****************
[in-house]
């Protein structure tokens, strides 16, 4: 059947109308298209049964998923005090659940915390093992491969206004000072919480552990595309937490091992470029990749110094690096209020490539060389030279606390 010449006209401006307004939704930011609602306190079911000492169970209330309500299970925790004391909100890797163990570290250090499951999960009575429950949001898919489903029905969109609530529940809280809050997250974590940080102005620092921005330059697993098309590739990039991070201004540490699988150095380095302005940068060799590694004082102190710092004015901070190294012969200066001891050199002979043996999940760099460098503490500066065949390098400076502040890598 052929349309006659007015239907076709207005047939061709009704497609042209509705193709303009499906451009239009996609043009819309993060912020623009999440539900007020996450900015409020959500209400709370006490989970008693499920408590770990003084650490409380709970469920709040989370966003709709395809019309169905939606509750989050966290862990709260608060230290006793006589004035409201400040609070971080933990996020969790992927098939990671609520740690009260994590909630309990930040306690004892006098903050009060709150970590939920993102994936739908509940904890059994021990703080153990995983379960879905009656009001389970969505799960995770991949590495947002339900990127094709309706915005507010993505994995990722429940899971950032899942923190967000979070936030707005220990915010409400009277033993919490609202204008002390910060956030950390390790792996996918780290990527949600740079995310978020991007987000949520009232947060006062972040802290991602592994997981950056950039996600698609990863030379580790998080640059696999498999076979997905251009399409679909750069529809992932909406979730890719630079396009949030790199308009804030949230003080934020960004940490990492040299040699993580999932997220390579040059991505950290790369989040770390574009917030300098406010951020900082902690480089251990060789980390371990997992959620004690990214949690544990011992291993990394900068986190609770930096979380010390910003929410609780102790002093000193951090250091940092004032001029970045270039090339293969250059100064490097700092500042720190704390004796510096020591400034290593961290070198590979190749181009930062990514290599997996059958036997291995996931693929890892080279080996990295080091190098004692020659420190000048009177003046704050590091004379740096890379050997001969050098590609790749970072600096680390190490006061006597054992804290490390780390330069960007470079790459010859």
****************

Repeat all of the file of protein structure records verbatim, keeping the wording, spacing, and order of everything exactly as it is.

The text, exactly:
[in-house]
């Protein structure tokens, strides 16, 4: 059947109308298209049964998923005090659940915390093992491969206004000072919480552990595309937490091992470029990749110094690096209020490539060389030279606390 010449006209401006307004939704930011609602306190079911000492169970209330309500299970925790004391909100890797163990570290250090499951999960009575429950949001898919489903029905969109609530529940809280809050997250974590940080102005620092921005330059697993098309590739990039991070201004540490699988150095380095302005940068060799590694004082102190710092004015901070190294012969200066001891050199002979043996999940760099460098503490500066065949390098400076502040890598 052929349309006659007015239907076709207005047939061709009704497609042209509705193709303009499906451009239009996609043009819309993060912020623009999440539900007020996450900015409020959500209400709370006490989970008693499920408590770990003084650490409380709970469920709040989370966003709709395809019309169905939606509750989050966290862990709260608060230290006793006589004035409201400040609070971080933990996020969790992927098939990671609520740690009260994590909630309990930040306690004892006098903050009060709150970590939920993102994936739908509940904890059994021990703080153990995983379960879905009656009001389970969505799960995770991949590495947002339900990127094709309706915005507010993505994995990722429940899971950032899942923190967000979070936030707005220990915010409400009277033993919490609202204008002390910060956030950390390790792996996918780290990527949600740079995310978020991007987000949520009232947060006062972040802290991602592994997981950056950039996600698609990863030379580790998080640059696999498999076979997905251009399409679909750069529809992932909406979730890719630079396009949030790199308009804030949230003080934020960004940490990492040299040699993580999932997220390579040059991505950290790369989040770390574009917030300098406010951020900082902690480089251990060789980390371990997992959620004690990214949690544990011992291993990394900068986190609770930096979380010390910003929410609780102790002093000193951090250091940092004032001029970045270039090339293969250059100064490097700092500042720190704390004796510096020591400034290593961290070198590979190749181009930062990514290599997996059958036997291995996931693929890892080279080996990295080091190098004692020659420190000048009177003046704050590091004379740096890379050997001969050098590609790749970072600096680390190490006061006597054992804290490390780390330069960007470079790459010859």